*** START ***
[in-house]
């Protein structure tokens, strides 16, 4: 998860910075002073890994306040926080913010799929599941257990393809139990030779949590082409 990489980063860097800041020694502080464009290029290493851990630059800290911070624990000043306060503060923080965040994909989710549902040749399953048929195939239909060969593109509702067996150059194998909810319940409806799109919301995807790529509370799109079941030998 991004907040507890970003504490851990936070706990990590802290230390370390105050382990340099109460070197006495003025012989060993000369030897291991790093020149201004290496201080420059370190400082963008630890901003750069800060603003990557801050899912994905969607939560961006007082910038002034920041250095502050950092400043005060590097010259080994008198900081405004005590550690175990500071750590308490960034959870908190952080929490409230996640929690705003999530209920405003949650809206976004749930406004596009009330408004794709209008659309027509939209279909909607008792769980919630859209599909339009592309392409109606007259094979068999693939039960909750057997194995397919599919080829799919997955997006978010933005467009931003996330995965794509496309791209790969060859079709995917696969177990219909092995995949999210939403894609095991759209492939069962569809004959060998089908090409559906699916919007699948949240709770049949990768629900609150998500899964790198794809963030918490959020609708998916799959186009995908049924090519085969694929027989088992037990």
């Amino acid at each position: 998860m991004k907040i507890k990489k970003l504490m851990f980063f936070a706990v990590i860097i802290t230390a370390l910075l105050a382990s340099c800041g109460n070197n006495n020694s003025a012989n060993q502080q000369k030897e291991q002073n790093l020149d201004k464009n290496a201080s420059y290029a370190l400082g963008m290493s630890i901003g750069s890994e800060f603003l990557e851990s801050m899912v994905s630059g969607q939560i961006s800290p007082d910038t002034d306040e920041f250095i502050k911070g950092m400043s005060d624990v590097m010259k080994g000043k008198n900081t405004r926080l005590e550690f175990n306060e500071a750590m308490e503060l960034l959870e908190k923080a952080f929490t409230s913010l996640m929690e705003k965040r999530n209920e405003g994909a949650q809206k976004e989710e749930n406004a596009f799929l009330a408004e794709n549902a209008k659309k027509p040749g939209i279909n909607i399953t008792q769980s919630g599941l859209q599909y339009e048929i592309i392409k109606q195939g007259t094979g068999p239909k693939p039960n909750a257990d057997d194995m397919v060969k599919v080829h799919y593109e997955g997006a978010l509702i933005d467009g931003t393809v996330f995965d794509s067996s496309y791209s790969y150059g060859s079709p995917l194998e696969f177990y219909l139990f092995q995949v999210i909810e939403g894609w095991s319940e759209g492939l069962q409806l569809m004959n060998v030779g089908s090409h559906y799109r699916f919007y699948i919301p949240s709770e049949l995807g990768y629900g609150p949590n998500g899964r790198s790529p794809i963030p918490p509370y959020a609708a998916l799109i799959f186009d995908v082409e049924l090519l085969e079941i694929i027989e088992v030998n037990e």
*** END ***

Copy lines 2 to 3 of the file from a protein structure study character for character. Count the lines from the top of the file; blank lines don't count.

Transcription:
């Protein structure tokens, strides 16, 4: 998860910075002073890994306040926080913010799929599941257990393809139990030779949590082409 990489980063860097800041020694502080464009290029290493851990630059800290911070624990000043306060503060923080965040994909989710549902040749399953048929195939239909060969593109509702067996150059194998909810319940409806799109919301995807790529509370799109079941030998 991004907040507890970003504490851990936070706990990590802290230390370390105050382990340099109460070197006495003025012989060993000369030897291991790093020149201004290496201080420059370190400082963008630890901003750069800060603003990557801050899912994905969607939560961006007082910038002034920041250095502050950092400043005060590097010259080994008198900081405004005590550690175990500071750590308490960034959870908190952080929490409230996640929690705003999530209920405003949650809206976004749930406004596009009330408004794709209008659309027509939209279909909607008792769980919630859209599909339009592309392409109606007259094979068999693939039960909750057997194995397919599919080829799919997955997006978010933005467009931003996330995965794509496309791209790969060859079709995917696969177990219909092995995949999210939403894609095991759209492939069962569809004959060998089908090409559906699916919007699948949240709770049949990768629900609150998500899964790198794809963030918490959020609708998916799959186009995908049924090519085969694929027989088992037990």
């Amino acid at each position: 998860m991004k907040i507890k990489k970003l504490m851990f980063f936070a706990v990590i860097i802290t230390a370390l910075l105050a382990s340099c800041g109460n070197n006495n020694s003025a012989n060993q502080q000369k030897e291991q002073n790093l020149d201004k464009n290496a201080s420059y290029a370190l400082g963008m290493s630890i901003g750069s890994e800060f603003l990557e851990s801050m899912v994905s630059g969607q939560i961006s800290p007082d910038t002034d306040e920041f250095i502050k911070g950092m400043s005060d624990v590097m010259k080994g000043k008198n900081t405004r926080l005590e550690f175990n306060e500071a750590m308490e503060l960034l959870e908190k923080a952080f929490t409230s913010l996640m929690e705003k965040r999530n209920e405003g994909a949650q809206k976004e989710e749930n406004a596009f799929l009330a408004e794709n549902a209008k659309k027509p040749g939209i279909n909607i399953t008792q769980s919630g599941l859209q599909y339009e048929i592309i392409k109606q195939g007259t094979g068999p239909k693939p039960n909750a257990d057997d194995m397919v060969k599919v080829h799919y593109e997955g997006a978010l509702i933005d467009g931003t393809v996330f995965d794509s067996s496309y791209s790969y150059g060859s079709p995917l194998e696969f177990y219909l139990f092995q995949v999210i909810e939403g894609w095991s319940e759209g492939l069962q409806l569809m004959n060998v030779g089908s090409h559906y799109r699916f919007y699948i919301p949240s709770e049949l995807g990768y629900g609150p949590n998500g899964r790198s790529p794809i963030p918490p509370y959020a609708a998916l799109i799959f186009d995908v082409e049924l090519l085969e079941i694929i027989e088992v030998n037990e």